Developing a monolithic application is fairly easy. However, it is a different ball game when multiple systems are involved. The complexity increases multi-fold for every new system brought into the environment.
Today, let’s discuss about some of the mundane tasks performed in developing product and software applications and how to improve the situation by introducing automation to application deployment and config management.
Imagine an application exposing RESTful API on the Mule ESB server executing queries and performing updates on a legacy database running on MySQL and then posting the output on a Message Broker. In this scenario, for a developer working on Mule, the messaging broker and the DB are required to be set up on the dev machine in order to test the feature under development.
Precious time is wasted on-boarding new developers to the team as the dependent systems/software are installed on every dev box. The new developer has to either read through a detailed document on how and what to be configured or get help from others in the team. It is possible to go wrong with a small config change and spend endless hours figuring out the problem.
Also, during the course of development the messaging queue names can change and database tables get altered. Keeping the developer sandbox in sync with all the changes can be a big ask for the developer.
The problems are just not limited to development but manually performing installations and system upgrades can increase the time required to release a new feature in production.
Applications get deployed in different environments and requirements can change from one environment to another. The team may decide to run multiple instances of Mule in Staging and Production environments for load balancing purposes and manually performing the upgrades can be error prone and time consuming. Getting the deployment right and automating the tasks is the key to alleviating the pain associated with inter-system dependencies and achieving continuous delivery.
There are tools available to address the issues discussed here by helping manage software deployment and apply configurations in a much sophisticated manner. Lets look at two such tools: Vagrant and Ansible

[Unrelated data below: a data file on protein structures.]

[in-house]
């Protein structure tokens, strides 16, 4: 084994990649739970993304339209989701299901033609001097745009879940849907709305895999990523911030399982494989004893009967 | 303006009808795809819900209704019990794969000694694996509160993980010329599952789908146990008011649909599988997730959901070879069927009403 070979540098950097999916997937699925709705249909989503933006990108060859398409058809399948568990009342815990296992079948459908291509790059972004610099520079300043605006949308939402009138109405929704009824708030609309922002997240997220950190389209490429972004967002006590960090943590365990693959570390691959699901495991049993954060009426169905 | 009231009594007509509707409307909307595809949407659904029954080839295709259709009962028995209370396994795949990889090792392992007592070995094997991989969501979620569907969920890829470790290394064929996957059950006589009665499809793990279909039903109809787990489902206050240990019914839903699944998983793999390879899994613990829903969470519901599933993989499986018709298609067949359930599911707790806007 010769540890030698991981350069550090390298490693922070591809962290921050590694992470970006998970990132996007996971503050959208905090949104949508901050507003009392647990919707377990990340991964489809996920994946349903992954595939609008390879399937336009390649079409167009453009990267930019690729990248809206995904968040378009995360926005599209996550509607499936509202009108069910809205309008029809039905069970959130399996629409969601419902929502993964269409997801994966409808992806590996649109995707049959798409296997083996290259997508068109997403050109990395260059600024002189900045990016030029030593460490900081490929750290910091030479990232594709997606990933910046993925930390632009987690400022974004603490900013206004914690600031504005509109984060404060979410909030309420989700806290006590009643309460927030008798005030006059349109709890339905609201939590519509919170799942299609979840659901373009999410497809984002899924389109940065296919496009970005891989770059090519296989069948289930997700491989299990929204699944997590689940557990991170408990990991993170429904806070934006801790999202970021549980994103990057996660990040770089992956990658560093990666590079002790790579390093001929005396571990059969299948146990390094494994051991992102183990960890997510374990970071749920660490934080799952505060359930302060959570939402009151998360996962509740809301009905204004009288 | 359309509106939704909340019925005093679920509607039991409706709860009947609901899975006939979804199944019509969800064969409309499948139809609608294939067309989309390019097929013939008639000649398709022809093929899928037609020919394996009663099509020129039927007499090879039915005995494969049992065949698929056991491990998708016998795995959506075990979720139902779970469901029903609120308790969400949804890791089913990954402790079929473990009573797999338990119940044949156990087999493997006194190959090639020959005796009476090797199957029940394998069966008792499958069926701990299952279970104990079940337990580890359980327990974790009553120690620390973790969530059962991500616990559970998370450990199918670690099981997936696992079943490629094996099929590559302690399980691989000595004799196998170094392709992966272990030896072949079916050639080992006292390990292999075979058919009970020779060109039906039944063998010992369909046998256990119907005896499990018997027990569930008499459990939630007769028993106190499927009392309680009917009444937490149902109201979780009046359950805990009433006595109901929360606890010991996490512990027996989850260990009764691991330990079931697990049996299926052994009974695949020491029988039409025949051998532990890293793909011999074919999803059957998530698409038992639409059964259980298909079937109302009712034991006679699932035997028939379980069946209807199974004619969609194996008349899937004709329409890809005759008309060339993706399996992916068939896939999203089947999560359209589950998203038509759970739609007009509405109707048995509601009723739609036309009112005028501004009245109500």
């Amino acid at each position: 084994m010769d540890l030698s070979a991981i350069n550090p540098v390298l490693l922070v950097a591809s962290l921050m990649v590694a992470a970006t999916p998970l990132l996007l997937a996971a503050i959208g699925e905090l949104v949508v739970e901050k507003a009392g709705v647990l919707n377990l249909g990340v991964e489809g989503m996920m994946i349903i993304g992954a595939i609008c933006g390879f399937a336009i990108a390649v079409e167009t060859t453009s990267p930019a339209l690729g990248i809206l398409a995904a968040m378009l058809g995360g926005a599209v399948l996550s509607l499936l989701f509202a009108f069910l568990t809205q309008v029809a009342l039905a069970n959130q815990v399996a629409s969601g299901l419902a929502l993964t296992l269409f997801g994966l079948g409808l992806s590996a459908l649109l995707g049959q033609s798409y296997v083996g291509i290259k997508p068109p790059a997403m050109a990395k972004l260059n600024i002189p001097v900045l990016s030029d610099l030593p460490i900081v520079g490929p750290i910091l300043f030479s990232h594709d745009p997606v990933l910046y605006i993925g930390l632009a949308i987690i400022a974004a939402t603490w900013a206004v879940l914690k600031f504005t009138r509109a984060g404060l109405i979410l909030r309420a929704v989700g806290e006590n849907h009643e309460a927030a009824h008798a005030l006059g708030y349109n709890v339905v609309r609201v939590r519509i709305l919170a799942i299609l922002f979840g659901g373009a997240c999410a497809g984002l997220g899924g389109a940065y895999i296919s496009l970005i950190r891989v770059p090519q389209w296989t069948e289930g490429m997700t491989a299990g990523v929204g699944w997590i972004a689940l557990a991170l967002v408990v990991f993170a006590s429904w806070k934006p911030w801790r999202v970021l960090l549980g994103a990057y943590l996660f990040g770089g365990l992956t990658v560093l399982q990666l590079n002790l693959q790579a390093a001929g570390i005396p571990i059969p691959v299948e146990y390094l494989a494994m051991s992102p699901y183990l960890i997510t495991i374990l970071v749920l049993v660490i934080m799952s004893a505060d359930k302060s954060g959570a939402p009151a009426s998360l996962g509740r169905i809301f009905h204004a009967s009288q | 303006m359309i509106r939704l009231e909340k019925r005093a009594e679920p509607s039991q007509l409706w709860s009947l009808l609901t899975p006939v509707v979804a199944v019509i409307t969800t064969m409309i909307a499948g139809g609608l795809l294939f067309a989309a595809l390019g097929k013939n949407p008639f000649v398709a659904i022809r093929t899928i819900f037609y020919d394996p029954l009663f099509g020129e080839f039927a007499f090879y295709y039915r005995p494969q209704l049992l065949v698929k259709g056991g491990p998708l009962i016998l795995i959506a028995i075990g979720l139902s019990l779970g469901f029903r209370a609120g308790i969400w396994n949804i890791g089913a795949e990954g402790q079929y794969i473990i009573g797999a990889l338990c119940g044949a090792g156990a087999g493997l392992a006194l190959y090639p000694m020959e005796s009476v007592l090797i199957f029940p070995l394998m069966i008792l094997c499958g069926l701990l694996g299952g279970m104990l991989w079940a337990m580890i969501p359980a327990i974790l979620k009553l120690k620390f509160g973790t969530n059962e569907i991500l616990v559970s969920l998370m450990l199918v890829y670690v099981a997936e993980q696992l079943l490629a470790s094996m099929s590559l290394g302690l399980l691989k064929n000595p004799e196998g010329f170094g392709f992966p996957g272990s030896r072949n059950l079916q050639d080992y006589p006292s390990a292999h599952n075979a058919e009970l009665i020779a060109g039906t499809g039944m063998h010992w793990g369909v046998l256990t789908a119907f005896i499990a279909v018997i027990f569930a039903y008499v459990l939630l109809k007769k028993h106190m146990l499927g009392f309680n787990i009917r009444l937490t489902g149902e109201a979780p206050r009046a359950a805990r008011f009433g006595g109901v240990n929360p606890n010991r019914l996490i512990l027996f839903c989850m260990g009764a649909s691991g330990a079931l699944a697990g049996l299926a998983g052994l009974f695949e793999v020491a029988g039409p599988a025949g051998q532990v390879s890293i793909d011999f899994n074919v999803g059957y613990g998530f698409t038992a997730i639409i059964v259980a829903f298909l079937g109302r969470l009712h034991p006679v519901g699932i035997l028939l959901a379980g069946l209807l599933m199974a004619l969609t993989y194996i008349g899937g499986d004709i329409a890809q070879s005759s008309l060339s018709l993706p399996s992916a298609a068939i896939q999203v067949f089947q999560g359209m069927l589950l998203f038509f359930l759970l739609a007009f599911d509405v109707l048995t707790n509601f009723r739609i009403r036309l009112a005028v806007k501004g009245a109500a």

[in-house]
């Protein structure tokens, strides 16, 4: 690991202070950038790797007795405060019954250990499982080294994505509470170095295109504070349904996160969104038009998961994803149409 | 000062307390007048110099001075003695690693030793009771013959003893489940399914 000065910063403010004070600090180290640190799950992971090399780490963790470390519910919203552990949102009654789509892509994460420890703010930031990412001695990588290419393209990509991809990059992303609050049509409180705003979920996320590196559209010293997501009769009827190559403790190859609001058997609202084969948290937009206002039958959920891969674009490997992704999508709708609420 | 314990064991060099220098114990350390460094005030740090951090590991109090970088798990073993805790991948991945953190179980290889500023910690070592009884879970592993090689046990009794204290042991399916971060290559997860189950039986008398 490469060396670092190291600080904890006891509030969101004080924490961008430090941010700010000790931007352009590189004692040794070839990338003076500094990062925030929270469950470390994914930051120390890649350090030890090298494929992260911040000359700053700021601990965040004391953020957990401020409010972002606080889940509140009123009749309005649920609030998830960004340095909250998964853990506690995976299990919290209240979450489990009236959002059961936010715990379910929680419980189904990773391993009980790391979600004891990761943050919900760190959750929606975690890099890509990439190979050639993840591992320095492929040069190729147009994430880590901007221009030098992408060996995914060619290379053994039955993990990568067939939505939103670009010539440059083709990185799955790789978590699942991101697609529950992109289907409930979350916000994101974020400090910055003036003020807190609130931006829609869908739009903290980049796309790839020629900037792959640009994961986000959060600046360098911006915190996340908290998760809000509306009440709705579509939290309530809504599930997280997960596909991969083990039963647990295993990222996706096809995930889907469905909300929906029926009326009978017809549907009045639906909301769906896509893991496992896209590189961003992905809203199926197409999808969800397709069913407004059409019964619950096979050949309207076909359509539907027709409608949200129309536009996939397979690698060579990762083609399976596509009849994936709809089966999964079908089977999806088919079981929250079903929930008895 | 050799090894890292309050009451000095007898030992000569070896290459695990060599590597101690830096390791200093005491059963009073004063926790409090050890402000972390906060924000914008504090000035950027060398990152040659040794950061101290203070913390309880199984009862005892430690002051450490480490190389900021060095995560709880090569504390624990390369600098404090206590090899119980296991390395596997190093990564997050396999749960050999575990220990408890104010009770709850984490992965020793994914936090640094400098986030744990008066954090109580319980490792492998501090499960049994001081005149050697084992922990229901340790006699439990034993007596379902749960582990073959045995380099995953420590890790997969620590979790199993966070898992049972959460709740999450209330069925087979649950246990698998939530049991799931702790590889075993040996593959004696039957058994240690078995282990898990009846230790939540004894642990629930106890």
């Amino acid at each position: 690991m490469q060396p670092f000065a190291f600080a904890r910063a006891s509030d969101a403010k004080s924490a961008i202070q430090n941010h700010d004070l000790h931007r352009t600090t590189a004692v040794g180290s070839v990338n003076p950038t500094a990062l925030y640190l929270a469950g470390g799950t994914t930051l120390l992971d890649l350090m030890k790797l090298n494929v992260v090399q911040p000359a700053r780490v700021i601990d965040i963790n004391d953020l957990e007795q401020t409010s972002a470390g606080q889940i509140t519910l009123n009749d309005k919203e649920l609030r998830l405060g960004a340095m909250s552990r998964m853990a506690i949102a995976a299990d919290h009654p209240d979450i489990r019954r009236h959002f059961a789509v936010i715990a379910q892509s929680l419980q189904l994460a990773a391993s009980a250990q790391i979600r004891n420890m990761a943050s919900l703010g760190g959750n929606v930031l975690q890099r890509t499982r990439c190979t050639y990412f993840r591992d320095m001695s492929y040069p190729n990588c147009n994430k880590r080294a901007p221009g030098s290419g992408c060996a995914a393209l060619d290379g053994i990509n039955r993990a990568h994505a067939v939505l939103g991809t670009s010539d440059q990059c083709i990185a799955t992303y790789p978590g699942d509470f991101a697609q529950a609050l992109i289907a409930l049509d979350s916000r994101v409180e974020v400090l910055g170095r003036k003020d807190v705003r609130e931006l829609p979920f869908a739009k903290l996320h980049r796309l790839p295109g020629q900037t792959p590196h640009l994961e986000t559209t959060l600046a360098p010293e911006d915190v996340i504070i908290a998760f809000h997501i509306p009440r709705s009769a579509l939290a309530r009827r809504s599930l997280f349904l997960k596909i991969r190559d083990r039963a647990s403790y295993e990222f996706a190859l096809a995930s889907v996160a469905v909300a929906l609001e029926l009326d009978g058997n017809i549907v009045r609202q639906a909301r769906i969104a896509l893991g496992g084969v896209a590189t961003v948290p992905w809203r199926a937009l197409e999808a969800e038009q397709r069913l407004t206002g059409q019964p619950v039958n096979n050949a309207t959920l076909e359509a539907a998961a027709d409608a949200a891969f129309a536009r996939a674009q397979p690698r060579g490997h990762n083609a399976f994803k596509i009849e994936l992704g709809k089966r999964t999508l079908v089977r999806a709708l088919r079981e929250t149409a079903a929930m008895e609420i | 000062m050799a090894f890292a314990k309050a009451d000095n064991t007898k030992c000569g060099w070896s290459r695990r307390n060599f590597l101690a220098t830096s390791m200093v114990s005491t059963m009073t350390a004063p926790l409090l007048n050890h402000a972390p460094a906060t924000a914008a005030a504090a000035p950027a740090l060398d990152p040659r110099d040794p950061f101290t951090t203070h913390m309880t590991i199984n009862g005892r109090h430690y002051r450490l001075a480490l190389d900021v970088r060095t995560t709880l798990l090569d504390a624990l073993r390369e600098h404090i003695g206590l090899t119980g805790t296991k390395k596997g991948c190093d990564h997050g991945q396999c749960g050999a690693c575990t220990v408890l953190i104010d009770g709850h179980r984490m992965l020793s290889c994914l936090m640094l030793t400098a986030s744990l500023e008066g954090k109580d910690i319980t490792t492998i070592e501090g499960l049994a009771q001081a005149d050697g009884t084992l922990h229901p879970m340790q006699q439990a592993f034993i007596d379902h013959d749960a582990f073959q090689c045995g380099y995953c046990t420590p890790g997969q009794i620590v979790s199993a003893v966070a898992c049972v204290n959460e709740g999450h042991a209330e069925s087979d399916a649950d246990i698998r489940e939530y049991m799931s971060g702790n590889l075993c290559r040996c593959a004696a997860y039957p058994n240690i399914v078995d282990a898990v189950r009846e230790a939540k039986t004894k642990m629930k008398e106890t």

Vagrant is a tool for managing virtual machines. It supports both VirtualBox and VMWare and with Vagrant it’s easy to create and manage development environments. Instead of installing software on each and every machine it is easy to install the required software like MySQL and RabbitMQ on the Virtual Machine and export the box so that the VM with pre installed software is ready for use to all developers. Setting up a development environment can happen in a matter of minutes and there is no need to maintain a separate document as the Vagrant configuration file can server as a living document.
By running a simple Command
vagrant box add precise64 http://files.vagrantup.com/precise64.box
Vagrant downloads a VM box (with Ubuntu OS) ready to be up and running.
The Vagrant configuration file is where additional things such
as port forwarding, shared folders, memory etc can be set up.
Now SSH to the VM, install Java, MySQL, RabbitMQ and
all other required software and then export the box with the command
Vagrant creates a new package with the name package.box installed
with all the required software ready to be distributed to developers
Installing the software solves one part of the problem but we also need a way of applying config changes and software updates. The tool that comes to our rescue is Ansible.
Ansible is a config management tool similar to Puppet and Chef but unlike Puppet it does not require an agent to be installed. Ansible has a concept of play book which is a YAML file describing the host machines and the list of tasks to be performed. Ansible reads the YAML file, SSH to all the host machines and runs each task in parallel.
In the above case of a Mule server connecting to a legacy database if we have to imagine that the DB is managed by a different team and when the schema changes, the play book can be changed to take care of running the upgrade script and the developers has to simply run the play book on their machine.
This is particularly useful for config management across multiple environments on different hosts. A new instance of production box can be set-up in a matter of minutes.
Ansible can also be used with Vagrant to set-up a virtual machine when it starts up. In addition to that, ansible supports Amazon EC2 and can be used as a complementary tool with Dockers.
– name: enable configuration file: dest=/etc/nginx/sites-enabled/default src=mysiteConfig state=link
notify: restart nginx
– name: restart nginx
service: name=nginx state=restarted
The above Snippet from an Ansible playbook has a task for copying ngnix configuration. It also has a handler “restart nginx” which is conditionally invoked to restart nginx if the content of the directory has changed.
A task is an ansible module which can perform an activity like copying a file, installing a software or restarting a service. There are hundreds of modules readily available for performing various tasks such as adding or removing users to MySQL and RabbitMQ, execute a script or run a command on remote node, etc.
By using tools like Vagrant and Ansible we reap the benefits of automation as the team starts delivering features in shorter cycles by spending less time on Software installation and dependency management.
If you would like to find out more about how Systems Integration could help you make the most out of your current infrastructure while enabling you to open your digital horizons, do give us a call at +44 (0)203 475 7980 or email us at firstname.lastname@example.org.
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